Who isn’t excited for the lazy days of summer?! Especially after what could have been a challenging school year. Time to put any social dramas, challenging subjects, or “not a good fit” teacher-student relationships behind us. September will be a fresh start.

Keep in mind, though, it’s often the same kids who have trouble during school that have difficulty finding that right balance of fun and productivity during the unstructured days of summer.

summer learning

Here are a few suggestions that will keep the sanity and the fun.

1. Maintain Some Routine

No kid needs the rigid school year structure, but a complete lack of summer schedule isn’t healthy either. Create a visible daily schedule and hang it up. Good things to include: wake-up time, bedtime, allowed screen time, chores and specific activities.

2. Discover Interests

Nothing is a better motivator than finding what you truly love. Consider having your child try a new camp focused on a sport, visual arts or music. Or let them choose a large project to organize, plan and follow-through to completion. Our favorite site for finding a project is the free website DIY.org. Keep in mind it’s best for you to make suggestions, but for your kid to decide. If they have trouble deciding, give them three good options and then step back.

3. Volunteer

Every child should  experience the joy and satisfaction of giving back. Summer provides great opportunities. Consider an hour or two a week at a local organization. Or perhaps have your child commit to a full week and help the organization out while their regular employees are taking their own vacations.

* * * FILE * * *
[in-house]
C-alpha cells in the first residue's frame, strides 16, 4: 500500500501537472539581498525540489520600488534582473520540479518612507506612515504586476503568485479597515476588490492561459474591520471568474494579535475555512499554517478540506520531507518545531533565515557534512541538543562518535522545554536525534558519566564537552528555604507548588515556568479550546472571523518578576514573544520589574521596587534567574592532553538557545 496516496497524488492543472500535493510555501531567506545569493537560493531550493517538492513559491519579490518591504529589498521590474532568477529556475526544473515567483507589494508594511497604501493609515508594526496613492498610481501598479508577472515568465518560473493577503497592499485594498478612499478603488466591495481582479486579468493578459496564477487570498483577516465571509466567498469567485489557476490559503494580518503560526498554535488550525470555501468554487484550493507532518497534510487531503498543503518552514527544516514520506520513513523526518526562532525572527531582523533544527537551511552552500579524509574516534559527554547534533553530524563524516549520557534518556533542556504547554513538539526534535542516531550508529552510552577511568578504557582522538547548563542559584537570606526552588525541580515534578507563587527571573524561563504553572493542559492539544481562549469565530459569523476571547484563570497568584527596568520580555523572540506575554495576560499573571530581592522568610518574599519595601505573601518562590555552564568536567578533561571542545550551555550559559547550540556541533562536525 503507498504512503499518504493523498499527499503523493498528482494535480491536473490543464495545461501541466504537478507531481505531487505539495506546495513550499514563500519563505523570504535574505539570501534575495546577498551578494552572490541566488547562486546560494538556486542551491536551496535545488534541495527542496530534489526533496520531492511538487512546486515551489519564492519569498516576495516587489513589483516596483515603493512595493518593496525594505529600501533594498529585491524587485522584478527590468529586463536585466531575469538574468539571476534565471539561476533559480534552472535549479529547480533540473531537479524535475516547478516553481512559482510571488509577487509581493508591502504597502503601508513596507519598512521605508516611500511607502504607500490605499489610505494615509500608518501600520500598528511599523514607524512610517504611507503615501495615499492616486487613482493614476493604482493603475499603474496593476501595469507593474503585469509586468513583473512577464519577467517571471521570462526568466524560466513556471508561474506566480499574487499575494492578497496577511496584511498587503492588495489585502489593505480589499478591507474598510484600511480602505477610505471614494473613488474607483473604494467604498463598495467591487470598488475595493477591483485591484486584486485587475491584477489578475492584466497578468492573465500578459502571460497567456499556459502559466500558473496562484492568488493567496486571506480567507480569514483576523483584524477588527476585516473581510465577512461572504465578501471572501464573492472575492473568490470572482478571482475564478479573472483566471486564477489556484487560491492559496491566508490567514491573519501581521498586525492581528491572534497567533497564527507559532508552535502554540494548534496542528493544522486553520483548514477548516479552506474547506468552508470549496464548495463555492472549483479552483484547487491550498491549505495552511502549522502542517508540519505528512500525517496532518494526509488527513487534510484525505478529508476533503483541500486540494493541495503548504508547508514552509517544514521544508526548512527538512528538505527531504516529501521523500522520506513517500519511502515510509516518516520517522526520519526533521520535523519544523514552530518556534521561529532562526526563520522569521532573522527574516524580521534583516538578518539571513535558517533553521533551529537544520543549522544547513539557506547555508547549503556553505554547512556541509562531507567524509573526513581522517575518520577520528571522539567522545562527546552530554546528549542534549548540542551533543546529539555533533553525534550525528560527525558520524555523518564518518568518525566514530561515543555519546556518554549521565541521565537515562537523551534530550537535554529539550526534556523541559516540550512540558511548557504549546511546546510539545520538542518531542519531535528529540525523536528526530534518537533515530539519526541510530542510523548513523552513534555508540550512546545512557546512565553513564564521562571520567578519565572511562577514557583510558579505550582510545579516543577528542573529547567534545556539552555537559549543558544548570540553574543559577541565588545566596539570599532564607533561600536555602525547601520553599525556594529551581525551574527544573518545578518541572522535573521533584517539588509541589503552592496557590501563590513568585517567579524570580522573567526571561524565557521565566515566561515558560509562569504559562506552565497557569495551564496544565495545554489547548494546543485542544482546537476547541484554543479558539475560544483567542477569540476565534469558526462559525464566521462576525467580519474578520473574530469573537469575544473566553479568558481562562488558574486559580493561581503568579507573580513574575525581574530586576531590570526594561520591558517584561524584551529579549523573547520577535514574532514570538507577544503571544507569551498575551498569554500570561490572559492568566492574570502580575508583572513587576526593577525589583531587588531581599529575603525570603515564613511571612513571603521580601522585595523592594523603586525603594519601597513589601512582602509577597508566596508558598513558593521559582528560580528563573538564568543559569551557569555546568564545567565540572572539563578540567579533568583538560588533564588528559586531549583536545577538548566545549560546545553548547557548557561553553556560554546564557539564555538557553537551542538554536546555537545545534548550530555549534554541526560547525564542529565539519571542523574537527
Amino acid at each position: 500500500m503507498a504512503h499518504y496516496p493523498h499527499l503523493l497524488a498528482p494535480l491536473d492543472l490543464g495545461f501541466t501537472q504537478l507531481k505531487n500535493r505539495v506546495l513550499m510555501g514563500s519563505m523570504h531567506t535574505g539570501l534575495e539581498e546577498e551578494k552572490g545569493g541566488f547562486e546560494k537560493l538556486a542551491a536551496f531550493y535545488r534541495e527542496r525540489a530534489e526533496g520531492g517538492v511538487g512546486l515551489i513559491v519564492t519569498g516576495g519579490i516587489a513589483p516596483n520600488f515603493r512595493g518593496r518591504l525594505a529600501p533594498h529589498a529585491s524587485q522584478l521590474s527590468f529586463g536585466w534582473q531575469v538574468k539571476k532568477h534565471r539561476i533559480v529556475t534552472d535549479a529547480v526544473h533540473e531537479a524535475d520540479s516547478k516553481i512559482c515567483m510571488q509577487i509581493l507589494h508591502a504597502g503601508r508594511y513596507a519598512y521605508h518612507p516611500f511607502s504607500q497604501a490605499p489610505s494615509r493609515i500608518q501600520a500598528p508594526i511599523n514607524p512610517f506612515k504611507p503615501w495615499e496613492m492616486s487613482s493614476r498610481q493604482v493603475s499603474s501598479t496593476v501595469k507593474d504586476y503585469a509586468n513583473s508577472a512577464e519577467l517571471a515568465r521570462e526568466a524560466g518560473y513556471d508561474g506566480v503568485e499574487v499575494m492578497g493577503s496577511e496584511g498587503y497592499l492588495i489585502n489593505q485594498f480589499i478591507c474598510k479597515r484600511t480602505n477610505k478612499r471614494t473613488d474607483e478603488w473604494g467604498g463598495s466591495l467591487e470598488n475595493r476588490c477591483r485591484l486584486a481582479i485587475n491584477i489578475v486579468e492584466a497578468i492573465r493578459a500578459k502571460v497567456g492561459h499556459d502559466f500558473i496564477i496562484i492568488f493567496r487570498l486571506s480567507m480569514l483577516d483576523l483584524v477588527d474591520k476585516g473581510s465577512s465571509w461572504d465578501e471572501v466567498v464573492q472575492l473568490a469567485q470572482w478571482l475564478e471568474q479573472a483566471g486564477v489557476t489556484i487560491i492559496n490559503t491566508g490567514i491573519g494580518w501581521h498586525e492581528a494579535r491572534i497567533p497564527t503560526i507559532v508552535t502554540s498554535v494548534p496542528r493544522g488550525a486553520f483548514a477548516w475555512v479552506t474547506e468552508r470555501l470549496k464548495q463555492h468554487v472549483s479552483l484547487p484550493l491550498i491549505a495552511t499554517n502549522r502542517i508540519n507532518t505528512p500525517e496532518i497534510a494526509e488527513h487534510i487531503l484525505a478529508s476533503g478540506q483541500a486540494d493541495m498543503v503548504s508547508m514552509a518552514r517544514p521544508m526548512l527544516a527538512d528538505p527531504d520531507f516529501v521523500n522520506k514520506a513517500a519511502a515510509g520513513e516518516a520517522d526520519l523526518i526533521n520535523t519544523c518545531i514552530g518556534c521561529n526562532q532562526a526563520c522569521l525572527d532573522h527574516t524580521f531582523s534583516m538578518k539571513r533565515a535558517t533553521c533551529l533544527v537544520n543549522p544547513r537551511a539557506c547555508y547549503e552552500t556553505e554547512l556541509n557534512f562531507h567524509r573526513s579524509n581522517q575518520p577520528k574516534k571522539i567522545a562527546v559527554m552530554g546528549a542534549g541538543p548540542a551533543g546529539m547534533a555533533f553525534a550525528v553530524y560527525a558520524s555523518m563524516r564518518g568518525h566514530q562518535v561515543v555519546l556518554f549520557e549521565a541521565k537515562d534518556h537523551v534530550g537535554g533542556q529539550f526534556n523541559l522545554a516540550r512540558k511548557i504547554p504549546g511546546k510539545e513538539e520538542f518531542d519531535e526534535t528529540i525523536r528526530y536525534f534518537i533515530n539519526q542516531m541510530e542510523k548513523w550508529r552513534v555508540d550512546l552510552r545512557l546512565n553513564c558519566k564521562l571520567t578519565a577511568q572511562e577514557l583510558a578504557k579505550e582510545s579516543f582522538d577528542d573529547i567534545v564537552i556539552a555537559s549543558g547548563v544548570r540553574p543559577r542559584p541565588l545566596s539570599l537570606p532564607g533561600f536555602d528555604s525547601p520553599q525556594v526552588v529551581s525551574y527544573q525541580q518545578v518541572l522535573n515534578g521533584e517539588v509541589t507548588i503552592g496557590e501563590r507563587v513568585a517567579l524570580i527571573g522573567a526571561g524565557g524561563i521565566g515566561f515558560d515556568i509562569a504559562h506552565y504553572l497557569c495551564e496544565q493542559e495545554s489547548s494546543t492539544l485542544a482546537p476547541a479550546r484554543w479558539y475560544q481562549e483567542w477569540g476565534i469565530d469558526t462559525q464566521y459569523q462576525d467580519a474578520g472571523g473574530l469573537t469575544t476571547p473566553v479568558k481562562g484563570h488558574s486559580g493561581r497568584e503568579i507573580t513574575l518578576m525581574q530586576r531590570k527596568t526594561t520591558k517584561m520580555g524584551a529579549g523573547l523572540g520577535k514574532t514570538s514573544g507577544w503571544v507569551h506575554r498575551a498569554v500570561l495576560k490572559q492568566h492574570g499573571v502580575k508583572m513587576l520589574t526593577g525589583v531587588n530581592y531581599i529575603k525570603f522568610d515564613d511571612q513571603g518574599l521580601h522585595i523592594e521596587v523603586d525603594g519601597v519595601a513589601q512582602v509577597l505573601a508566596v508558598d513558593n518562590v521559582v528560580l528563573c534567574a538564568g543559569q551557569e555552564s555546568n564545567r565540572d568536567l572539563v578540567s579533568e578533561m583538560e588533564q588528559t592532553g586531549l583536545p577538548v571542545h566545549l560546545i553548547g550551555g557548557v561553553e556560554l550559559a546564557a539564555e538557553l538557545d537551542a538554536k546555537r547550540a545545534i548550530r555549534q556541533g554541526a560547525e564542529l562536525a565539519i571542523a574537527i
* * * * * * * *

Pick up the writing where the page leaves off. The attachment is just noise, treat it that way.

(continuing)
4. Re-discover the Joy of Reading

Sadly, many kids stop reading for pleasure when they hit the heavier workload of middle school. Yet again, summer leisure offers great opportunities to engage. Go to the library or bookstore and pick out one or two books. Use a site like Bookopolis if you need suggestions. If even that commitment seems like it could be a struggle, consider these ideas for what we call “reluctant readers.” Or, try listening to audio books during car rides. Audio books offer many of the same benefits of independent reading but they’re something you can share and won’t feel like work. Once your kids listen and enjoy, they are more likely to pick up a book on their own.

5. Get Out in Nature

Many psychologists and scientists lament the loss of unstructured nature experiences for kids. They believe that these lost experiences are negatively affecting children’s ability to think creatively, problem solve and communicate.  If a national park is an option, check out this amazing site from the National Park Service. Or perhaps develop a new outside hobby like gardening. Don’t try to defend sitting inside on a beautiful summer day. Get outside!

We hope you enjoy your unofficial start of summer this weekend.

If you are a teacher or tutor thinking about next year, please contact us for our end of school year savings.

Try Mindprint to help your kiddos discover their inherent strengths. You both might be pleasantly surprised at what you find out.